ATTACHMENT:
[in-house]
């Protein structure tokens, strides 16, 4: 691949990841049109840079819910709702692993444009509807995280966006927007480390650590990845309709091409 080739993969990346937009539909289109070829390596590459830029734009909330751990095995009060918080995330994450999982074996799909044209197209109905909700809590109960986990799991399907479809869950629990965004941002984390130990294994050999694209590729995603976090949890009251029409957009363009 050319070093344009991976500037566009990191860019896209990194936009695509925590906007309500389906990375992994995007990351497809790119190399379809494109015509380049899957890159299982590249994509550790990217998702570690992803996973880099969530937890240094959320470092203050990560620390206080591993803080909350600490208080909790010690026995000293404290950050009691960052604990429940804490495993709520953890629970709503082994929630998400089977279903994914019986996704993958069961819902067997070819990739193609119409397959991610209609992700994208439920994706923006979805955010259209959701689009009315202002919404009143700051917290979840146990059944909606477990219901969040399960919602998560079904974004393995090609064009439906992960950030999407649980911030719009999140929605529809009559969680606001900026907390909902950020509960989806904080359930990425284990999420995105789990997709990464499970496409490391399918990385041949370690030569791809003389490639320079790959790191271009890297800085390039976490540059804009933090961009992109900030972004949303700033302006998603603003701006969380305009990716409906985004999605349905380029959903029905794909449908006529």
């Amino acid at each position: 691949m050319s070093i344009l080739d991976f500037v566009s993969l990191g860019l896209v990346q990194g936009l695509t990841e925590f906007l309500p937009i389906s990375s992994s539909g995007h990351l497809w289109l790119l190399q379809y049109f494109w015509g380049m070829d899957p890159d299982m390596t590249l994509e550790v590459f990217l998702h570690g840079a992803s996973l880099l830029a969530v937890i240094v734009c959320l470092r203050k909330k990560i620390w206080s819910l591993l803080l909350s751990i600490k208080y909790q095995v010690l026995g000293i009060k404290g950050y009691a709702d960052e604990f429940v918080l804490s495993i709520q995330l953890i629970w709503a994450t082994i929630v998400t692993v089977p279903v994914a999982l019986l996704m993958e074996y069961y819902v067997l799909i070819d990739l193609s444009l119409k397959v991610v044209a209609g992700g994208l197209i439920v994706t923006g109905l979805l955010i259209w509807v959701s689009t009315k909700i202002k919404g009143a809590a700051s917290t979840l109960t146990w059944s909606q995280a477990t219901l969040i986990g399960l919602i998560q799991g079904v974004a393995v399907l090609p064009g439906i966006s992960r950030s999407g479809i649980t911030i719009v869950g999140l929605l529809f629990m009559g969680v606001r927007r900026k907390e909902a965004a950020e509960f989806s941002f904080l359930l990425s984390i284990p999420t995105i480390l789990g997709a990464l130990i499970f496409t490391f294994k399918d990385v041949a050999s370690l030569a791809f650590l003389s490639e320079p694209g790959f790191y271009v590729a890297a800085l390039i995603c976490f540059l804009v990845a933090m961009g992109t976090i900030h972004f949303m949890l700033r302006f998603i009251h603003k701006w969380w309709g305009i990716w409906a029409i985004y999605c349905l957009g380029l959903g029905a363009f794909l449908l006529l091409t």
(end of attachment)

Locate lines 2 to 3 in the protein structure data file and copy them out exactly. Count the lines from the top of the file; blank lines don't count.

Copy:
């Protein structure tokens, strides 16, 4: 691949990841049109840079819910709702692993444009509807995280966006927007480390650590990845309709091409 080739993969990346937009539909289109070829390596590459830029734009909330751990095995009060918080995330994450999982074996799909044209197209109905909700809590109960986990799991399907479809869950629990965004941002984390130990294994050999694209590729995603976090949890009251029409957009363009 050319070093344009991976500037566009990191860019896209990194936009695509925590906007309500389906990375992994995007990351497809790119190399379809494109015509380049899957890159299982590249994509550790990217998702570690992803996973880099969530937890240094959320470092203050990560620390206080591993803080909350600490208080909790010690026995000293404290950050009691960052604990429940804490495993709520953890629970709503082994929630998400089977279903994914019986996704993958069961819902067997070819990739193609119409397959991610209609992700994208439920994706923006979805955010259209959701689009009315202002919404009143700051917290979840146990059944909606477990219901969040399960919602998560079904974004393995090609064009439906992960950030999407649980911030719009999140929605529809009559969680606001900026907390909902950020509960989806904080359930990425284990999420995105789990997709990464499970496409490391399918990385041949370690030569791809003389490639320079790959790191271009890297800085390039976490540059804009933090961009992109900030972004949303700033302006998603603003701006969380305009990716409906985004999605349905380029959903029905794909449908006529």
């Amino acid at each position: 691949m050319s070093i344009l080739d991976f500037v566009s993969l990191g860019l896209v990346q990194g936009l695509t990841e925590f906007l309500p937009i389906s990375s992994s539909g995007h990351l497809w289109l790119l190399q379809y049109f494109w015509g380049m070829d899957p890159d299982m390596t590249l994509e550790v590459f990217l998702h570690g840079a992803s996973l880099l830029a969530v937890i240094v734009c959320l470092r203050k909330k990560i620390w206080s819910l591993l803080l909350s751990i600490k208080y909790q095995v010690l026995g000293i009060k404290g950050y009691a709702d960052e604990f429940v918080l804490s495993i709520q995330l953890i629970w709503a994450t082994i929630v998400t692993v089977p279903v994914a999982l019986l996704m993958e074996y069961y819902v067997l799909i070819d990739l193609s444009l119409k397959v991610v044209a209609g992700g994208l197209i439920v994706t923006g109905l979805l955010i259209w509807v959701s689009t009315k909700i202002k919404g009143a809590a700051s917290t979840l109960t146990w059944s909606q995280a477990t219901l969040i986990g399960l919602i998560q799991g079904v974004a393995v399907l090609p064009g439906i966006s992960r950030s999407g479809i649980t911030i719009v869950g999140l929605l529809f629990m009559g969680v606001r927007r900026k907390e909902a965004a950020e509960f989806s941002f904080l359930l990425s984390i284990p999420t995105i480390l789990g997709a990464l130990i499970f496409t490391f294994k399918d990385v041949a050999s370690l030569a791809f650590l003389s490639e320079p694209g790959f790191y271009v590729a890297a800085l390039i995603c976490f540059l804009v990845a933090m961009g992109t976090i900030h972004f949303m949890l700033r302006f998603i009251h603003k701006w969380w309709g305009i990716w409906a029409i985004y999605c349905l957009g380029l959903g029905a363009f794909l449908l006529l091409t």